@Richard, "leave the system with -$3.80 on the card and buy a new one each trip". The maximum negative balance on SmarTrip that you can leave the station with was reduced to -$1.50 with the price drop to $2 for the card. If they reduce the cost of the card to $1, they could reduce the max negative balance to 75 cents. Although that could complicate bus trips and so on. But I expect WMATA will leave the SmarTrip card cost at $2 because visitors and tourists making 2 trips or less during their visit is a small subset of the ridership.

by AlanF on Jun 10, 2014 9:12 am • linkreport

an advantage of the SmarTrip card is it is a forever card (unless it demagnetizes). You pay $1 for the MetroCard in NYC, but it only lasts for a certain period of time. Many times, I've intended to use the cards when returning to NYC and they've expired.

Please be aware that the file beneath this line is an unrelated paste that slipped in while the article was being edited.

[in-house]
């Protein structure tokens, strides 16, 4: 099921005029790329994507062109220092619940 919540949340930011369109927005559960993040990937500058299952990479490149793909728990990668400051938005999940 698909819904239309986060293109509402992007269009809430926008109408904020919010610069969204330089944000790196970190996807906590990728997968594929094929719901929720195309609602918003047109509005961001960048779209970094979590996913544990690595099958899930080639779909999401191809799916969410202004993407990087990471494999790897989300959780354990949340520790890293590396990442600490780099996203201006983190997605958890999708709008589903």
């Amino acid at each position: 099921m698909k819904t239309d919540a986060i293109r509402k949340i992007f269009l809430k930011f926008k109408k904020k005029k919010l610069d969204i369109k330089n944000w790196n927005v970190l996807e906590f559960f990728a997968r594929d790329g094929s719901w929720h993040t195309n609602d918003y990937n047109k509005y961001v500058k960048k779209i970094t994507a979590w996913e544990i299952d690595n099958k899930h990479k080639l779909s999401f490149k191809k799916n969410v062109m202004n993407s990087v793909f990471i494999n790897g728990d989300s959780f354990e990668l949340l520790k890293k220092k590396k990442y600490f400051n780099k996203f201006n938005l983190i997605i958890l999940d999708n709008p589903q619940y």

by Richard Layman on Jun 10, 2014 10:07 am • linkreport

The face design of the cards could be altered frequently, or special designs could be issued around special events (Inaugurations, Fourth of July fireworks, Marine Corps Marathon, etc.). Tourists will feel less "ripped off" if it looks like a souvenir of a visit to Washington.

by Paul on Jun 10, 2014 2:03 pm • linkreport

The face design of the cards could be altered frequently, or special designs could be issued around special events (Inaugurations, Fourth of July fireworks, Marine Corps Marathon, etc.). Tourists will feel less "ripped off" if it looks like a souvenir of a visit to Washington.